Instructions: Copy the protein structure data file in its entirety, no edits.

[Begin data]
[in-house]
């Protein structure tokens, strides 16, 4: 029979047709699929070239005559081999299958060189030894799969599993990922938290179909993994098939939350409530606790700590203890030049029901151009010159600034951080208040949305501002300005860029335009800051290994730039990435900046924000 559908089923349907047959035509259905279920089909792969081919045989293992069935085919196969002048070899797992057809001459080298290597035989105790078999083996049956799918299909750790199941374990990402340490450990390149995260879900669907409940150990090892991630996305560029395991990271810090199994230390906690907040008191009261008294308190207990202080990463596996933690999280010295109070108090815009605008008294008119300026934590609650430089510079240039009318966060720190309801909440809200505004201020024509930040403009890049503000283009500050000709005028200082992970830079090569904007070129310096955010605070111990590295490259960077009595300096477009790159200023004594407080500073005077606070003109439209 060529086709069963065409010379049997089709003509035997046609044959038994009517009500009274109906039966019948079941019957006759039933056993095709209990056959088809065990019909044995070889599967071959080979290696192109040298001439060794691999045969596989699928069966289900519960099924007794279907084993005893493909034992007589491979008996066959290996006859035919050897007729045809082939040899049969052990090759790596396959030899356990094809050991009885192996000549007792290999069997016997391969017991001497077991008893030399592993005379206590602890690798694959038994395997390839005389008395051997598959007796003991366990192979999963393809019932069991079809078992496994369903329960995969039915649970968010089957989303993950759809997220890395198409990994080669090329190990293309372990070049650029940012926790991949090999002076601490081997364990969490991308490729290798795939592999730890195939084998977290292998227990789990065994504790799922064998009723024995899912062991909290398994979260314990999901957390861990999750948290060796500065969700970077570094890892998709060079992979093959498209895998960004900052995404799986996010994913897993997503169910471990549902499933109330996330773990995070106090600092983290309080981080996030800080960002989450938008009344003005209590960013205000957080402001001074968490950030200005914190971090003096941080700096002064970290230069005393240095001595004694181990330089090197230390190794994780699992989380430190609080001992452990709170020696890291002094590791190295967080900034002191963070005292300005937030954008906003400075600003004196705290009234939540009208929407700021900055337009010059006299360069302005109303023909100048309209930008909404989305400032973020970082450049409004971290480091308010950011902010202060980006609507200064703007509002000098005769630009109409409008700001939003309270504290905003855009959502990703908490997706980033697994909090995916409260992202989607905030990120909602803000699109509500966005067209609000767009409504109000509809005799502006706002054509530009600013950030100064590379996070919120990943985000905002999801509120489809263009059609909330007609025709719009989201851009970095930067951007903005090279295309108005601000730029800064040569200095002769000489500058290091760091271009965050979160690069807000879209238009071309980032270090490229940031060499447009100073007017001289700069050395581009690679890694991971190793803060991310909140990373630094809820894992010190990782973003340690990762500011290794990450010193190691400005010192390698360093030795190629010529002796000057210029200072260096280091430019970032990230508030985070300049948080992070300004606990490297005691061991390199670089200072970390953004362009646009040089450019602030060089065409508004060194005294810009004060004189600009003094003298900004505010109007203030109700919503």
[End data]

[in-house]
């Protein structure tokens, strides 16, 4: 029979047709699929070239005559081999299958060189030894799969599993990922938290179909993994098939939350409530606790700590203890030049029901151009010159600034951080208040949305501002300005860029335009800051290994730039990435900046924000 559908089923349907047959035509259905279920089909792969081919045989293992069935085919196969002048070899797992057809001459080298290597035989105790078999083996049956799918299909750790199941374990990402340490450990390149995260879900669907409940150990090892991630996305560029395991990271810090199994230390906690907040008191009261008294308190207990202080990463596996933690999280010295109070108090815009605008008294008119300026934590609650430089510079240039009318966060720190309801909440809200505004201020024509930040403009890049503000283009500050000709005028200082992970830079090569904007070129310096955010605070111990590295490259960077009595300096477009790159200023004594407080500073005077606070003109439209 060529086709069963065409010379049997089709003509035997046609044959038994009517009500009274109906039966019948079941019957006759039933056993095709209990056959088809065990019909044995070889599967071959080979290696192109040298001439060794691999045969596989699928069966289900519960099924007794279907084993005893493909034992007589491979008996066959290996006859035919050897007729045809082939040899049969052990090759790596396959030899356990094809050991009885192996000549007792290999069997016997391969017991001497077991008893030399592993005379206590602890690798694959038994395997390839005389008395051997598959007796003991366990192979999963393809019932069991079809078992496994369903329960995969039915649970968010089957989303993950759809997220890395198409990994080669090329190990293309372990070049650029940012926790991949090999002076601490081997364990969490991308490729290798795939592999730890195939084998977290292998227990789990065994504790799922064998009723024995899912062991909290398994979260314990999901957390861990999750948290060796500065969700970077570094890892998709060079992979093959498209895998960004900052995404799986996010994913897993997503169910471990549902499933109330996330773990995070106090600092983290309080981080996030800080960002989450938008009344003005209590960013205000957080402001001074968490950030200005914190971090003096941080700096002064970290230069005393240095001595004694181990330089090197230390190794994780699992989380430190609080001992452990709170020696890291002094590791190295967080900034002191963070005292300005937030954008906003400075600003004196705290009234939540009208929407700021900055337009010059006299360069302005109303023909100048309209930008909404989305400032973020970082450049409004971290480091308010950011902010202060980006609507200064703007509002000098005769630009109409409008700001939003309270504290905003855009959502990703908490997706980033697994909090995916409260992202989607905030990120909602803000699109509500966005067209609000767009409504109000509809005799502006706002054509530009600013950030100064590379996070919120990943985000905002999801509120489809263009059609909330007609025709719009989201851009970095930067951007903005090279295309108005601000730029800064040569200095002769000489500058290091760091271009965050979160690069807000879209238009071309980032270090490229940031060499447009100073007017001289700069050395581009690679890694991971190793803060991310909140990373630094809820894992010190990782973003340690990762500011290794990450010193190691400005010192390698360093030795190629010529002796000057210029200072260096280091430019970032990230508030985070300049948080992070300004606990490297005691061991390199670089200072970390953004362009646009040089450019602030060089065409508004060194005294810009004060004189600009003094003298900004505010109007203030109700919503």